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London FinTech environment among world's best


It’s official, London FinTech companies are attracting more investment than any other place in the world outside of Silicon Valley, according to CNBC.

So far, in 2019:

  • 114 deals worth $2.1 billion have been made

  • $200 million ahead of New York in the same period

London and the UK, in general, have launched a huge initiative to become leaders in this sector, and it seems to be paying dividends.


London Calling

Part of this is due to the regulatory environment, and in the UK, we see a proactive approach that is embracing the FinTech industry and not crowding out investors. 

If you’re interested in starting up a FinTech company in London, it might be useful to review just a few of the rules surrounding the issuance of digital currency. This will also help to show you the UK’s overall way of thinking when applied to the broader FinTech market.


FCA Guidance

The Financial conduct authority released new guidance in July of 2019 dealing with cryptocurrencies. This is an attempt to classify and regulate assets known as cryptocurrencies into three broad categories.

  • Security Tokens

  • E-money

  • Unregulated Token

Security Tokens

Security Tokens are regulated like securities and are defined in a similar. These are something like a replacement for a security instrument, and the owner has the same rights and obligations as a traditional security holder. These are regulated under the Financial Services and Markets Act 2000 (Regulated Activities) Order 2001. The gist of it is if it is intended to function as an investment, it is regulated as a security token.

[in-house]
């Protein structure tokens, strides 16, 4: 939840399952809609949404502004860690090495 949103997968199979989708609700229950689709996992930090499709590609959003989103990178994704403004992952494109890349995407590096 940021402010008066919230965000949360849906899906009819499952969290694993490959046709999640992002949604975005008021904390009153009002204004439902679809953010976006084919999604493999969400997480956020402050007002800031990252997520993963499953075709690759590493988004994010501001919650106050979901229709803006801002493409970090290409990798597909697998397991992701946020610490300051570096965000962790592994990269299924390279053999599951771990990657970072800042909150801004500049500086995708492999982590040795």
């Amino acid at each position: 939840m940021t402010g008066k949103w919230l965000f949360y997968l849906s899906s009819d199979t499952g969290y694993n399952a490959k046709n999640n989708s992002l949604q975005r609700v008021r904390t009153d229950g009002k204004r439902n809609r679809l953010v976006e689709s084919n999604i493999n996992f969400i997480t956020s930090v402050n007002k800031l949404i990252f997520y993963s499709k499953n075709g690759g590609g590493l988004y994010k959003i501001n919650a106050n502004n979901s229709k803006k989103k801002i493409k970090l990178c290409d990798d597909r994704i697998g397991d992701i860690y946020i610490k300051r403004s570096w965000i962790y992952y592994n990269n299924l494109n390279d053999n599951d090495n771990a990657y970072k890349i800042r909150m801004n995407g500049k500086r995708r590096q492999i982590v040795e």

E-Money is what a FinTech might be more traditionally associated with, and it is money that represents electronically stored value that may be exchanged for another thing of value at another time. The issue of this money isn’t regulated, but the trade thereof is regulated under the FSMA’s electronic money regulations.

Unregulated Tokens

All other tokens or digital currencies are considered unregulated tokens. These tokens may have nonmonetary value, they may act as vouchers in the case of prepayment, or allow customers access to special offers. 


Regulatory Certainty

Within this narrow scope, the UK’s FCA shows that it generally will seek to fold the activities of FinTech’s within their general and established regulatory frameworks by categorizing the activities along the same lines. The environment is therefore predictable, and this helps propel the sector forward even when a lot of the FinTech world is worried that new regulations may stifle their business. In the case of the United Kingdom, we can see that the established regulatory environment is helping FinTech to succeed and be more trusted, which is helping to drive growth.

Arthur Shah-Nazarov